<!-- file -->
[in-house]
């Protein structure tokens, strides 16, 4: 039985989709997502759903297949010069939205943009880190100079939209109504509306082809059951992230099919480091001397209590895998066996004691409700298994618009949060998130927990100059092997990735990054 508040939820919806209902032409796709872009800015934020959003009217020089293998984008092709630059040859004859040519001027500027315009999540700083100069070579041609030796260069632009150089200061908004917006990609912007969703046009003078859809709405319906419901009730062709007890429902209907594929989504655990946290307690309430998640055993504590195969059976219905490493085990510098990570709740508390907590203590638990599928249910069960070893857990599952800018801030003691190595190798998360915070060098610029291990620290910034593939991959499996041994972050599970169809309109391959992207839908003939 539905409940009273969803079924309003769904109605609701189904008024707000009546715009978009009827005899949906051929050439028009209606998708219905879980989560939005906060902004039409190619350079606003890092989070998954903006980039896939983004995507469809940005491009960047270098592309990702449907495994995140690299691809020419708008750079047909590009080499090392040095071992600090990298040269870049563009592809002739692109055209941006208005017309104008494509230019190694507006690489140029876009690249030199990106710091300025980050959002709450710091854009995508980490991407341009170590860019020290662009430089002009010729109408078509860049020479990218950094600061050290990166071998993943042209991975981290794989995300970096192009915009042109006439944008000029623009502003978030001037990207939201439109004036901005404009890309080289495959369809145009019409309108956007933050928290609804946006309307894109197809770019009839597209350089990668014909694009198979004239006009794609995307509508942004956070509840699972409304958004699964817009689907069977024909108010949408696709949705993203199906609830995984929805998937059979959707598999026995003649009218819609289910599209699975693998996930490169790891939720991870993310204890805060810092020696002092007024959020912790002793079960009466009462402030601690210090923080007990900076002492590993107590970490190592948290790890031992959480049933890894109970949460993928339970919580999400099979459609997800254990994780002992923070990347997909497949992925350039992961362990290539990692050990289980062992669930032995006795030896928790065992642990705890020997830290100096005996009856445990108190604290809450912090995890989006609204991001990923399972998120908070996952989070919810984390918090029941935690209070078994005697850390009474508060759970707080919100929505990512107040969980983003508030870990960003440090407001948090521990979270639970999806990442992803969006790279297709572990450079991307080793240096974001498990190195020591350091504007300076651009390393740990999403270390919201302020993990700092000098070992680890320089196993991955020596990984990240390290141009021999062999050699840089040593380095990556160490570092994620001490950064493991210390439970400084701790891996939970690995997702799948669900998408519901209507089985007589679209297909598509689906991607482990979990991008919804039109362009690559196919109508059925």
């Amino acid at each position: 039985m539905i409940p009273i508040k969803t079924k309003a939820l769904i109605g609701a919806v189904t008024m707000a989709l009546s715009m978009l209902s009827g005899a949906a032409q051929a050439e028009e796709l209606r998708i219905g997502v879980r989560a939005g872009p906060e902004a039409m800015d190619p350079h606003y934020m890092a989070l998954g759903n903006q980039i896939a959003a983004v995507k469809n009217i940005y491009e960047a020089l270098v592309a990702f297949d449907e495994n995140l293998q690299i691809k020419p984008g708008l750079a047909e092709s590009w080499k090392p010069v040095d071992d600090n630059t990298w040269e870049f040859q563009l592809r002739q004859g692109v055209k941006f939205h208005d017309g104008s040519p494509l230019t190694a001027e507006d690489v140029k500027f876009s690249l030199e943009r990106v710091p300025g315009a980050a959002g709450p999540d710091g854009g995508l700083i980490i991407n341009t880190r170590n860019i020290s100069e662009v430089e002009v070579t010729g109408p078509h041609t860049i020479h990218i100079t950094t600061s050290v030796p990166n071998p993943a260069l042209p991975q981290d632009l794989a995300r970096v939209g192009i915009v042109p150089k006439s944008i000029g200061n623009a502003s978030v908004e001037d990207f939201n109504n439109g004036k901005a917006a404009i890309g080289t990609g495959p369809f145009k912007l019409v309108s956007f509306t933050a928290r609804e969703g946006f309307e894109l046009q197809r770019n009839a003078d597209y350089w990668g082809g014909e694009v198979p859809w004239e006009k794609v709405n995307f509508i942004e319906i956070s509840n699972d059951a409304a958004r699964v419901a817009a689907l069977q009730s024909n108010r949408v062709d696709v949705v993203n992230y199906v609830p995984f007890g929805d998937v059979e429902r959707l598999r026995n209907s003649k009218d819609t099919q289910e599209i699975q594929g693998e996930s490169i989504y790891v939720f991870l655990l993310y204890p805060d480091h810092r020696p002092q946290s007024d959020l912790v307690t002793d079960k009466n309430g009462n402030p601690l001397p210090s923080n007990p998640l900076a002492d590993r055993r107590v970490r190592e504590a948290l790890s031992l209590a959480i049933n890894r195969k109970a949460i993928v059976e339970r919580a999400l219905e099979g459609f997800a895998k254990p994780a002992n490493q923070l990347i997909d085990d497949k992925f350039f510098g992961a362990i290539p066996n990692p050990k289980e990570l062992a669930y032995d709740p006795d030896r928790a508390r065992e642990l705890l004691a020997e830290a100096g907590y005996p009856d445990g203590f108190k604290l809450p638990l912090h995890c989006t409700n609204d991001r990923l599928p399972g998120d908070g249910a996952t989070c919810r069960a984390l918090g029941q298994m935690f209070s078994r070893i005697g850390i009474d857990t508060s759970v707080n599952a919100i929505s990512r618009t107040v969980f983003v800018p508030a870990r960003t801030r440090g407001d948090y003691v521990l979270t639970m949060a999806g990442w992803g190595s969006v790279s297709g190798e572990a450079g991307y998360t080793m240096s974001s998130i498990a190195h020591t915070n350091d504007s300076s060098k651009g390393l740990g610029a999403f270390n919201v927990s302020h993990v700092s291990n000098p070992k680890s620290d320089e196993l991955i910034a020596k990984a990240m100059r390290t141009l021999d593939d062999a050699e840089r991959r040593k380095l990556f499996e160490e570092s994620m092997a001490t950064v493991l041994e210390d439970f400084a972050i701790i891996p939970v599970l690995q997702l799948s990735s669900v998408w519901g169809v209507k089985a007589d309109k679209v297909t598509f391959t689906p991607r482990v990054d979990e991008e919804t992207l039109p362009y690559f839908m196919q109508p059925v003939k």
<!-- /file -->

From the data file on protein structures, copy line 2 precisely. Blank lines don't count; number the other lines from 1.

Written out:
């Protein structure tokens, strides 16, 4: 039985989709997502759903297949010069939205943009880190100079939209109504509306082809059951992230099919480091001397209590895998066996004691409700298994618009949060998130927990100059092997990735990054 508040939820919806209902032409796709872009800015934020959003009217020089293998984008092709630059040859004859040519001027500027315009999540700083100069070579041609030796260069632009150089200061908004917006990609912007969703046009003078859809709405319906419901009730062709007890429902209907594929989504655990946290307690309430998640055993504590195969059976219905490493085990510098990570709740508390907590203590638990599928249910069960070893857990599952800018801030003691190595190798998360915070060098610029291990620290910034593939991959499996041994972050599970169809309109391959992207839908003939 539905409940009273969803079924309003769904109605609701189904008024707000009546715009978009009827005899949906051929050439028009209606998708219905879980989560939005906060902004039409190619350079606003890092989070998954903006980039896939983004995507469809940005491009960047270098592309990702449907495994995140690299691809020419708008750079047909590009080499090392040095071992600090990298040269870049563009592809002739692109055209941006208005017309104008494509230019190694507006690489140029876009690249030199990106710091300025980050959002709450710091854009995508980490991407341009170590860019020290662009430089002009010729109408078509860049020479990218950094600061050290990166071998993943042209991975981290794989995300970096192009915009042109006439944008000029623009502003978030001037990207939201439109004036901005404009890309080289495959369809145009019409309108956007933050928290609804946006309307894109197809770019009839597209350089990668014909694009198979004239006009794609995307509508942004956070509840699972409304958004699964817009689907069977024909108010949408696709949705993203199906609830995984929805998937059979959707598999026995003649009218819609289910599209699975693998996930490169790891939720991870993310204890805060810092020696002092007024959020912790002793079960009466009462402030601690210090923080007990900076002492590993107590970490190592948290790890031992959480049933890894109970949460993928339970919580999400099979459609997800254990994780002992923070990347997909497949992925350039992961362990290539990692050990289980062992669930032995006795030896928790065992642990705890020997830290100096005996009856445990108190604290809450912090995890989006609204991001990923399972998120908070996952989070919810984390918090029941935690209070078994005697850390009474508060759970707080919100929505990512107040969980983003508030870990960003440090407001948090521990979270639970999806990442992803969006790279297709572990450079991307080793240096974001498990190195020591350091504007300076651009390393740990999403270390919201302020993990700092000098070992680890320089196993991955020596990984990240390290141009021999062999050699840089040593380095990556160490570092994620001490950064493991210390439970400084701790891996939970690995997702799948669900998408519901209507089985007589679209297909598509689906991607482990979990991008919804039109362009690559196919109508059925």